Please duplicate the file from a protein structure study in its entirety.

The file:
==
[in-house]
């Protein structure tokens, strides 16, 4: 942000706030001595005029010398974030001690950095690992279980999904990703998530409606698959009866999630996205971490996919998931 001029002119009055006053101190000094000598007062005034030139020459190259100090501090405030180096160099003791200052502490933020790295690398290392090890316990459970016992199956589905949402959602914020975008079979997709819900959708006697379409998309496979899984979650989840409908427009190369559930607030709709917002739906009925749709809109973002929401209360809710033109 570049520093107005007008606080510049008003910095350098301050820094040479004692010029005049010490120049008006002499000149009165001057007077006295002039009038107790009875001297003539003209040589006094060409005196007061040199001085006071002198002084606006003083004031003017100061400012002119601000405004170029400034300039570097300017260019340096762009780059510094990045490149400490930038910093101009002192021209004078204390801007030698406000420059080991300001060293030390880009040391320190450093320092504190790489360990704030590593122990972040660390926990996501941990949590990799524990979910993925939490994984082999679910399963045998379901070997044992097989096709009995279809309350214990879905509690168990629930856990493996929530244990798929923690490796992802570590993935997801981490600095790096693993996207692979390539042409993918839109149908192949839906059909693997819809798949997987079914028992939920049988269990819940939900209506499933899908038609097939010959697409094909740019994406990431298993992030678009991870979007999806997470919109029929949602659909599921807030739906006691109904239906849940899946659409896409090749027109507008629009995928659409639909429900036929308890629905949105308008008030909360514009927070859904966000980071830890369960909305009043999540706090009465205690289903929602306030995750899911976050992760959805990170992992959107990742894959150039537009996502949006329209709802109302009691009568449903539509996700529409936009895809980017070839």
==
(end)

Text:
[in-house]
């Protein structure tokens, strides 16, 4: 942000706030001595005029010398974030001690950095690992279980999904990703998530409606698959009866999630996205971490996919998931 001029002119009055006053101190000094000598007062005034030139020459190259100090501090405030180096160099003791200052502490933020790295690398290392090890316990459970016992199956589905949402959602914020975008079979997709819900959708006697379409998309496979899984979650989840409908427009190369559930607030709709917002739906009925749709809109973002929401209360809710033109 570049520093107005007008606080510049008003910095350098301050820094040479004692010029005049010490120049008006002499000149009165001057007077006295002039009038107790009875001297003539003209040589006094060409005196007061040199001085006071002198002084606006003083004031003017100061400012002119601000405004170029400034300039570097300017260019340096762009780059510094990045490149400490930038910093101009002192021209004078204390801007030698406000420059080991300001060293030390880009040391320190450093320092504190790489360990704030590593122990972040660390926990996501941990949590990799524990979910993925939490994984082999679910399963045998379901070997044992097989096709009995279809309350214990879905509690168990629930856990493996929530244990798929923690490796992802570590993935997801981490600095790096693993996207692979390539042409993918839109149908192949839906059909693997819809798949997987079914028992939920049988269990819940939900209506499933899908038609097939010959697409094909740019994406990431298993992030678009991870979007999806997470919109029929949602659909599921807030739906006691109904239906849940899946659409896409090749027109507008629009995928659409639909429900036929308890629905949105308008008030909360514009927070859904966000980071830890369960909305009043999540706090009465205690289903929602306030995750899911976050992760959805990170992992959107990742894959150039537009996502949006329209709802109302009691009568449903539509996700529409936009895809980017070839």